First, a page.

The presence of antiphospholipid antibodies (APLA) in multiple sclerosis (MS) patients has been reported frequently but no clear relationship between APLA and the clinical and neuroimaging features of MS have heretofore been shown. We assessed the clinical and neuroimaging features of MS patients with plasma APLA.
A consecutive cohort of 24 subjects with relapsing-remitting (RR) MS were studied of whom 7 were in remission (Rem) and 17 in exacerbation (Exc). All subjects were examined and underwent MRI of brain. Patients' plasma was tested by standard ELISA for the presence of both IgM and IgG antibodies using a panel of 6 targets: cardiolipin (CL), β2 glycoprotein I (β2GPI), Factor VII/VIIa (FVIIa), phosphatidylcholine (PC), phosphatidylserine (PS) and phosphatidylethanolamine (PE).
In exacerbation up to 80% of MS subjects had elevated titers of IgM antibodies directed against the above antigens. However, in remission, less than half of MS patients had elevated titers of IgM antibodies against one or more of the above antigens. This difference was significant, p < 0.01, for all 6 target antigens. Interestingly, none of the MS patients had elevated plasma titers of IgG against any of the target antigens tested. Correlation analysis between MRI enhancing lesions and plasma levels of APLA revealed high correlation for aPC, aPS and aFVIIa (p ≤ 0.0065), a trend for aPE and aCL (p = 0.056), and no correlation for aβ2GP1. The strongest correlation was for aFVIIa, p = 0.0002.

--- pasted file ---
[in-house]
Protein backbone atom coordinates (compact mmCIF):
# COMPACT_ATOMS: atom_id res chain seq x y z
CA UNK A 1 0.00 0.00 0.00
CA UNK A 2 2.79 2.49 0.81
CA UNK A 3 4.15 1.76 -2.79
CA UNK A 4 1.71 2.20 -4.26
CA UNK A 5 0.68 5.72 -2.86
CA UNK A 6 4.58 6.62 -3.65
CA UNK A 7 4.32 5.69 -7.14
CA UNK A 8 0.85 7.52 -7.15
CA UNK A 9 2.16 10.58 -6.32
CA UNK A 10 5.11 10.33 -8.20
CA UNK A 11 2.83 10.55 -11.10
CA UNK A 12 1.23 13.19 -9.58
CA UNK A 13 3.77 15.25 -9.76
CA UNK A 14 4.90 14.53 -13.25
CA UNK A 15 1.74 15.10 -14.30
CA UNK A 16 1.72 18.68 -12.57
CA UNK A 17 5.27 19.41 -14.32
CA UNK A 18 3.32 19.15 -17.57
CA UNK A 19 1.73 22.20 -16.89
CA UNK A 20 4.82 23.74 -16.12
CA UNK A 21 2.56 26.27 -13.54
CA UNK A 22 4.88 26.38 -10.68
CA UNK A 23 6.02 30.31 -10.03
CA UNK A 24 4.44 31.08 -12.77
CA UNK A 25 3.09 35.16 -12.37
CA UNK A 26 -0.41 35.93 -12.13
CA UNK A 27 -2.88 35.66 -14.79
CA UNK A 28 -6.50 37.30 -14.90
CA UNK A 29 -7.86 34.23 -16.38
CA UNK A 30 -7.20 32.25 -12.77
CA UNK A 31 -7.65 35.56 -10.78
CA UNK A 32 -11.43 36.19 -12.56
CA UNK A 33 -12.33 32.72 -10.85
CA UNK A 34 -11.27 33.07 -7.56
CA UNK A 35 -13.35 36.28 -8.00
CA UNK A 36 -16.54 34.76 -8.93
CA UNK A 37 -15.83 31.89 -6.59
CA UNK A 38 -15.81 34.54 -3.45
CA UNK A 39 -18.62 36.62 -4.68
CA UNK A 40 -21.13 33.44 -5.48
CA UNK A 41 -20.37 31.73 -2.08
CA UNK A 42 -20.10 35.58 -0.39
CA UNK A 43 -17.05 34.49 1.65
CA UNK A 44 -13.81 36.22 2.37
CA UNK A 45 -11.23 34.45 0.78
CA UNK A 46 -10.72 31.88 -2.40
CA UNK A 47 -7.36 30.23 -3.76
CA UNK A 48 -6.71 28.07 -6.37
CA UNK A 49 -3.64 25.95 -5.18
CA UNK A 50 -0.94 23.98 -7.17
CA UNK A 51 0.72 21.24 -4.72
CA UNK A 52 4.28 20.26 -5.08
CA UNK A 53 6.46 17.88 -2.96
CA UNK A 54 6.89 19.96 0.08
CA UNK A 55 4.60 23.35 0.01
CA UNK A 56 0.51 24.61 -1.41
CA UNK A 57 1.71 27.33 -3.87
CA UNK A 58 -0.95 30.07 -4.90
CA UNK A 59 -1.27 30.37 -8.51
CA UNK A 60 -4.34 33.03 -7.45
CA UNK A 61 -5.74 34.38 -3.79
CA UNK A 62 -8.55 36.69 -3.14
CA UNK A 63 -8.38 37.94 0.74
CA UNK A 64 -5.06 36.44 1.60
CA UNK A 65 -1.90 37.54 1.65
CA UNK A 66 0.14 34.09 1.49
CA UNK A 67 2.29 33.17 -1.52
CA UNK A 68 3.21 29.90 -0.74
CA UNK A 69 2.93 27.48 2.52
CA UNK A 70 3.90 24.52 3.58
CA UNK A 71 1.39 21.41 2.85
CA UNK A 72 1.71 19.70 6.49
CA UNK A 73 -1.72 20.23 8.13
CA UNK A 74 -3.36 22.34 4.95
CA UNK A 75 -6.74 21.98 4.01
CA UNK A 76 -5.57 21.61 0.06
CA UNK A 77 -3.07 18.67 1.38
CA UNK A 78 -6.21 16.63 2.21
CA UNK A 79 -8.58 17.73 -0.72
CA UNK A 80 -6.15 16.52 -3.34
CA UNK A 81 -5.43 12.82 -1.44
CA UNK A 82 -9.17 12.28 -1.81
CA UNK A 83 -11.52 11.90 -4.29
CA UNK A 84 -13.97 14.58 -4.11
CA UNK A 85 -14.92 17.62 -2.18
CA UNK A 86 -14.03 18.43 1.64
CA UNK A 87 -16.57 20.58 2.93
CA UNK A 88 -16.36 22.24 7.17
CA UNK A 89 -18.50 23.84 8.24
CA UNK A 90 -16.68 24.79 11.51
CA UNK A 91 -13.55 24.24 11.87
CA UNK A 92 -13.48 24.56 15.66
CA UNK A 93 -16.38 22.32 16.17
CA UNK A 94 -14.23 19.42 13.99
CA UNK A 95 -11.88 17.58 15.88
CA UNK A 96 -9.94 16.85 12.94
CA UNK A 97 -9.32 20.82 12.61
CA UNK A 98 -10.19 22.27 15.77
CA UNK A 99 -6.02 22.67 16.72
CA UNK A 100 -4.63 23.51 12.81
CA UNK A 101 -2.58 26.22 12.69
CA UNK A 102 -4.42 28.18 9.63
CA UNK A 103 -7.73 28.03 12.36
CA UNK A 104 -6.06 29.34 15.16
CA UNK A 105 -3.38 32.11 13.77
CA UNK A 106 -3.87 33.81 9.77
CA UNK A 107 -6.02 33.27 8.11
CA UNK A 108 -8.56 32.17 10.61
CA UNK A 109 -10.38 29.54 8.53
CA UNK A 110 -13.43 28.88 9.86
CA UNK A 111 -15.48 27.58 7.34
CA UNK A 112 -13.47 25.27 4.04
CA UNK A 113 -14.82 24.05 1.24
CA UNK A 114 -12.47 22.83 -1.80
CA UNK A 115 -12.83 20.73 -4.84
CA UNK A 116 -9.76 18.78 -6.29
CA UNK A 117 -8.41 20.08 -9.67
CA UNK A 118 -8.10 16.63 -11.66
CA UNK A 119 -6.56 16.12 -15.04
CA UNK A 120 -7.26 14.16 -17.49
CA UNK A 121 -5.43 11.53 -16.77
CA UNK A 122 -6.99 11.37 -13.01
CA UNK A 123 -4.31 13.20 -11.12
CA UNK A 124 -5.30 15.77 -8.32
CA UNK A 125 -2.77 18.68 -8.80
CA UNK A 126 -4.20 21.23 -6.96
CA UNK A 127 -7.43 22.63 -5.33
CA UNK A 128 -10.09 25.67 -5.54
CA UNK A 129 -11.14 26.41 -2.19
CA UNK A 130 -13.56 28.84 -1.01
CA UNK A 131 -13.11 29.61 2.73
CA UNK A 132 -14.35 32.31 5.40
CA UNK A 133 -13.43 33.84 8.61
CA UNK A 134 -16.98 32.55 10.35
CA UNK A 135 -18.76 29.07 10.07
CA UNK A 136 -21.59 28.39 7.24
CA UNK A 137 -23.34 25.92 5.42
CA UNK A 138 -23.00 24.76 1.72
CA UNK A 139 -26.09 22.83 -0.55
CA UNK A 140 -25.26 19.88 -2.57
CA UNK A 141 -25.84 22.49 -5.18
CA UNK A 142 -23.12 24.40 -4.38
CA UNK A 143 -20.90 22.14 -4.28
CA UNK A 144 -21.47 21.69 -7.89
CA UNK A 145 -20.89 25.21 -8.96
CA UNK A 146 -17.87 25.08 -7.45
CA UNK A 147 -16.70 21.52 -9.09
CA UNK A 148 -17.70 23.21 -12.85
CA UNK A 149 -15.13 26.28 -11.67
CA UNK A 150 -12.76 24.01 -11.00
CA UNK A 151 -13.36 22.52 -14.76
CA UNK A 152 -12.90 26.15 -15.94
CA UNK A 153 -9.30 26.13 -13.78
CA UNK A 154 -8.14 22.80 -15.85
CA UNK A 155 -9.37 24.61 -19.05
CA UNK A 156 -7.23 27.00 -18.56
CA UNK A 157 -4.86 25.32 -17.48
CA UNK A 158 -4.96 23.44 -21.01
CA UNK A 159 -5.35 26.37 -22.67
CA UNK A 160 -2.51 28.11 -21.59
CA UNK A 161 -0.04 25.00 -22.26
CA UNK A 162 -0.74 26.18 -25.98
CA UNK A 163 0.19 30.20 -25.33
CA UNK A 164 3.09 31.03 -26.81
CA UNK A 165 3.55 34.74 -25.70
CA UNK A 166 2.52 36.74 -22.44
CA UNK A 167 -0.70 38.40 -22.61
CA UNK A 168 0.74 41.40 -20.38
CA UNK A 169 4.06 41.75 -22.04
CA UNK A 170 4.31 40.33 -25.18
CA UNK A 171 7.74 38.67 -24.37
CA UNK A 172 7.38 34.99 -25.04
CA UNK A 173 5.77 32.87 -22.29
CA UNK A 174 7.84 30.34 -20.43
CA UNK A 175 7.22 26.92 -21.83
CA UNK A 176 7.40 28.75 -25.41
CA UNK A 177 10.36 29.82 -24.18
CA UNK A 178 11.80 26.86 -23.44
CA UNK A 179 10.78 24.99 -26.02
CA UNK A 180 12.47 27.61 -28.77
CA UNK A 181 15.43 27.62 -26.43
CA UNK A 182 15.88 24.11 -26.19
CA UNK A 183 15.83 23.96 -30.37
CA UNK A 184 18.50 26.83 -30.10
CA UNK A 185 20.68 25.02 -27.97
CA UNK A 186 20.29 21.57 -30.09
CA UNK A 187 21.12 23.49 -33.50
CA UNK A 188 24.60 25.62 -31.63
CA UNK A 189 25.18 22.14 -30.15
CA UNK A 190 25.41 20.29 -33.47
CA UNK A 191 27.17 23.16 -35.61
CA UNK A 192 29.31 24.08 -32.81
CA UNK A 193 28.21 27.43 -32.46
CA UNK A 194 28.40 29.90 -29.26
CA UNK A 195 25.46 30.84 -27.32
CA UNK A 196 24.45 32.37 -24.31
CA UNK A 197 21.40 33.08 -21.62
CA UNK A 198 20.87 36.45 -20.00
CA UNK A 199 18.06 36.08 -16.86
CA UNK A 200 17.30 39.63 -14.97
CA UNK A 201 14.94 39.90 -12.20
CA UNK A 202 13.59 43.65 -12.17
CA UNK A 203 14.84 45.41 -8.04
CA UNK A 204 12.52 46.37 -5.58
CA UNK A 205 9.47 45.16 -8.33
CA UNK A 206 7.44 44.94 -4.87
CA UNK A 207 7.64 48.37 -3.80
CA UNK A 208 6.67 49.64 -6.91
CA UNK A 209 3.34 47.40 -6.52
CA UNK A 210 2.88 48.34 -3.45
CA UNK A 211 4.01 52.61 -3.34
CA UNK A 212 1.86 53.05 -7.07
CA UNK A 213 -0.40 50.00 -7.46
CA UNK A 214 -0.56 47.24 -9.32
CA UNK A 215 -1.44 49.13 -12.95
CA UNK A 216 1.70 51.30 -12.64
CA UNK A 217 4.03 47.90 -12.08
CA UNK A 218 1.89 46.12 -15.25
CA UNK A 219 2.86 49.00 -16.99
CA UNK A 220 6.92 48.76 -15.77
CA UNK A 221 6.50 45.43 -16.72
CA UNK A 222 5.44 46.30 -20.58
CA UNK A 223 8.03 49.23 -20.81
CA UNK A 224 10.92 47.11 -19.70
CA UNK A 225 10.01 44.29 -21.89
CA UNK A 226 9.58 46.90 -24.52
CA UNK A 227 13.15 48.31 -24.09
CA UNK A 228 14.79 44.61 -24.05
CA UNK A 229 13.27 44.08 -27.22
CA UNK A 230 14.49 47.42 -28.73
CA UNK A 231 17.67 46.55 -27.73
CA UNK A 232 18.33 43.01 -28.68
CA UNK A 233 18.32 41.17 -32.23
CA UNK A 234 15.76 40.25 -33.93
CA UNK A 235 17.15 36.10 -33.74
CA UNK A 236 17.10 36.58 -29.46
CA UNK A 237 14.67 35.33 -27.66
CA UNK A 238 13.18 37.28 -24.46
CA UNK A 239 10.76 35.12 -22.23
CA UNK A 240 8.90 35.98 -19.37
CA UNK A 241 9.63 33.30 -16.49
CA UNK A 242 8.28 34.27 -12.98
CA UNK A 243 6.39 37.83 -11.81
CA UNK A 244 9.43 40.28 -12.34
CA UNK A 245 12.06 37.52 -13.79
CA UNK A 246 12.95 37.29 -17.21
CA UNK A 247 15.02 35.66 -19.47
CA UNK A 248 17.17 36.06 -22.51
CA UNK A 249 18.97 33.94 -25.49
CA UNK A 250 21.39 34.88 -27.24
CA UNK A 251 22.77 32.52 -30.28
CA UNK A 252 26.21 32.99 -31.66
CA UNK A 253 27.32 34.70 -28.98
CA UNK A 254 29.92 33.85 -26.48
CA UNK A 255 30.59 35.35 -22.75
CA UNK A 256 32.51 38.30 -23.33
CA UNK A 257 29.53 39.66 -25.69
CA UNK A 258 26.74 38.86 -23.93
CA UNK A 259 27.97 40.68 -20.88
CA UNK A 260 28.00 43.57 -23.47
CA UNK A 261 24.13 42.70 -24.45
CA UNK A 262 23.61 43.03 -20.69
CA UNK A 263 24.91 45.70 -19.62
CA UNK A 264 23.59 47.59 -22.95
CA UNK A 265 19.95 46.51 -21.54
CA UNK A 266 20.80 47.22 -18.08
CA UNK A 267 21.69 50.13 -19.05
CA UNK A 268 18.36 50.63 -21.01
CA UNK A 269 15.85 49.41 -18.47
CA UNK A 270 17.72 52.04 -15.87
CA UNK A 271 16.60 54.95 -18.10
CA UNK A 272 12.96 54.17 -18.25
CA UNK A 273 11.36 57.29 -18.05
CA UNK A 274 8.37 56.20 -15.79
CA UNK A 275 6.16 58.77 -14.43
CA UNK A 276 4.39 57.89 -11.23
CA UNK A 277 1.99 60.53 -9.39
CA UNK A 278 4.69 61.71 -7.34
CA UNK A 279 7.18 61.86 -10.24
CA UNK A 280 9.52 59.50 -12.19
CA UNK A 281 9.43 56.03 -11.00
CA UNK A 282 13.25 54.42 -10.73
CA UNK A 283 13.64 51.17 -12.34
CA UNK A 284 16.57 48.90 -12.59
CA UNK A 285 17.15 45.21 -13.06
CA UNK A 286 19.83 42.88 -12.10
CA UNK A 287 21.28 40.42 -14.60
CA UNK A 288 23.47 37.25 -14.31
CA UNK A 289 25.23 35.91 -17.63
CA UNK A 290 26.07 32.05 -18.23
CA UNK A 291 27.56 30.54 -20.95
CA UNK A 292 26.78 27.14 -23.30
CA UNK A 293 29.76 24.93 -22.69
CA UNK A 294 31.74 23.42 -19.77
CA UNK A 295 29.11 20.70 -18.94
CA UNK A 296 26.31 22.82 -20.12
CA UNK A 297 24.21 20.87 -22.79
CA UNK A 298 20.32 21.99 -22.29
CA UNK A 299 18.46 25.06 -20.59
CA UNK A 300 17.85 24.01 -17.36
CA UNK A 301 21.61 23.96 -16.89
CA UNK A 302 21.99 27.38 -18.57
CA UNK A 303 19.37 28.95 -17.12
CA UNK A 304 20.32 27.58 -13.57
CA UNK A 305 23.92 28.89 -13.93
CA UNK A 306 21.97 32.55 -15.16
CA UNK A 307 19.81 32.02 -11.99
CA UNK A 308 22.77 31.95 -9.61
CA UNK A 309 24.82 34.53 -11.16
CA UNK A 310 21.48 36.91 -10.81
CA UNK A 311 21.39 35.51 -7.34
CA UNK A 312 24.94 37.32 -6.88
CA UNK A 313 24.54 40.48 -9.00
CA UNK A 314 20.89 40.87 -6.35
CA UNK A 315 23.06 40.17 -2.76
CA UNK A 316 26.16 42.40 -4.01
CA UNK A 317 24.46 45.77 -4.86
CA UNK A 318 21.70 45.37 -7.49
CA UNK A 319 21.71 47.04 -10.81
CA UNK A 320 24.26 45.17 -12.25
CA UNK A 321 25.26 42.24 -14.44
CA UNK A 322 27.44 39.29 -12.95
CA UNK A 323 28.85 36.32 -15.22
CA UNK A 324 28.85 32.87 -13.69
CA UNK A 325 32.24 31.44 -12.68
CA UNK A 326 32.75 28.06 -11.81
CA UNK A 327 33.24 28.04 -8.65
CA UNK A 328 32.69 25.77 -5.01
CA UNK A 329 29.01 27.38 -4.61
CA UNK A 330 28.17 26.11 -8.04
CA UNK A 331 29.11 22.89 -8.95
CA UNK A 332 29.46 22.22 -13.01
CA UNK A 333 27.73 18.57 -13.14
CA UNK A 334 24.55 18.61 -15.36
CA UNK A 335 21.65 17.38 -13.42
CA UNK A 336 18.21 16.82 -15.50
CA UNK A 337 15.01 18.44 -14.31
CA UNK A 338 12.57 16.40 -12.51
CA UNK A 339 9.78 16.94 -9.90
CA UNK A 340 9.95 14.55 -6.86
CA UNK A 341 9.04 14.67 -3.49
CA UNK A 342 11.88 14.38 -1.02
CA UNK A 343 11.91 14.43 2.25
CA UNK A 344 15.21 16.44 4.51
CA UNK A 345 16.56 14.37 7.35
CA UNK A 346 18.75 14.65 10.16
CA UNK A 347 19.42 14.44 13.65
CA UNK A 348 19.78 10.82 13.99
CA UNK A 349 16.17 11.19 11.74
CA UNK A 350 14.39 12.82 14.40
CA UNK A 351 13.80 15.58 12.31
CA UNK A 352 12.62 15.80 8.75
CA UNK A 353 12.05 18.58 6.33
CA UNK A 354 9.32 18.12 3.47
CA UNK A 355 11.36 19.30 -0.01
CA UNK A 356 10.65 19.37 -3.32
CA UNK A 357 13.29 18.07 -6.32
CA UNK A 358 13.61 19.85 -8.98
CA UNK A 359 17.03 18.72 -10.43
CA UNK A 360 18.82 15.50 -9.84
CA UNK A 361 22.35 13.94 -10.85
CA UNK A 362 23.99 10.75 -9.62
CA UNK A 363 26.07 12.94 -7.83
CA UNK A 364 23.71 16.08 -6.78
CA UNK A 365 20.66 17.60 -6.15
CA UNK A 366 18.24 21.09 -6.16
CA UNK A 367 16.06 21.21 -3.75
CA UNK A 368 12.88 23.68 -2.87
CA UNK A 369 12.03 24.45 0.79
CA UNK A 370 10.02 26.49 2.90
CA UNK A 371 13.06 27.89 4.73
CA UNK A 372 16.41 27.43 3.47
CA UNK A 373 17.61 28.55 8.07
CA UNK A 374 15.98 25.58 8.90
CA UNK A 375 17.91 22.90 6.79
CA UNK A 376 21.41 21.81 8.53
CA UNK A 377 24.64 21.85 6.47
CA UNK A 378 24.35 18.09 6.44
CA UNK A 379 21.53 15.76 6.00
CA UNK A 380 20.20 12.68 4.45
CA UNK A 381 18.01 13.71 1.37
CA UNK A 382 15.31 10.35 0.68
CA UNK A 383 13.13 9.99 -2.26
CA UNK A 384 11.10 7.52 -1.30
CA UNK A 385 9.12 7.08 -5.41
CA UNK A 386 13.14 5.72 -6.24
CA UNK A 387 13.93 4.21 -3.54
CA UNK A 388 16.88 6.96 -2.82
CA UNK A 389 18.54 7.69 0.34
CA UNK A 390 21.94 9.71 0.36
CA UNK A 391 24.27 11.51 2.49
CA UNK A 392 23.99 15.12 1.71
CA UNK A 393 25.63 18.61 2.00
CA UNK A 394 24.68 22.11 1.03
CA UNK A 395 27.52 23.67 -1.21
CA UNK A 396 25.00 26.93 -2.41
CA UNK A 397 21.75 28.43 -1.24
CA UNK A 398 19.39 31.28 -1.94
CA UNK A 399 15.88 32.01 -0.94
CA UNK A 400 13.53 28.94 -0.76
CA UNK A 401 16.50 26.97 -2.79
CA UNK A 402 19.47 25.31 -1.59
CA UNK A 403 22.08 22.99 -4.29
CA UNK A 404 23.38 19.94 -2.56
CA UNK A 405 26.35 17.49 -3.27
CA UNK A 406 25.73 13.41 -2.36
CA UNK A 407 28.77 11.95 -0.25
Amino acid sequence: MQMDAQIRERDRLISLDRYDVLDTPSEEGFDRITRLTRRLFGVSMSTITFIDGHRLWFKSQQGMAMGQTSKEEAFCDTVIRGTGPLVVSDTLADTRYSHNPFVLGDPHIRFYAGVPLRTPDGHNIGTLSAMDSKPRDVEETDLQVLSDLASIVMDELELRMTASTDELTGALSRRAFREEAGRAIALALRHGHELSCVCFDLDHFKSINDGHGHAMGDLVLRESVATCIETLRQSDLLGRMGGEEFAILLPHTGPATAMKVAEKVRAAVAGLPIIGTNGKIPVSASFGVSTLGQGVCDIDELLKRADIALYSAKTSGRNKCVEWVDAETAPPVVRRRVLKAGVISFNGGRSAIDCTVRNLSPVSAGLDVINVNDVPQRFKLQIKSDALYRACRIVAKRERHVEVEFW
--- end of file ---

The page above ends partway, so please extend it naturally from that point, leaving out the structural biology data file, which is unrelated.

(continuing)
The findings of this preliminary study show that increased APLA IgM is associated with exacerbations of MS. Currently, the significance of this association in pathogenesis of MS remains unknown. However, systematic longitudinal studies to measure APLA in larger cohorts of patients with relapsing-remitting MS, particularly before and after treatment with immunomodulatory agents, are needed to confirm these preliminary findings.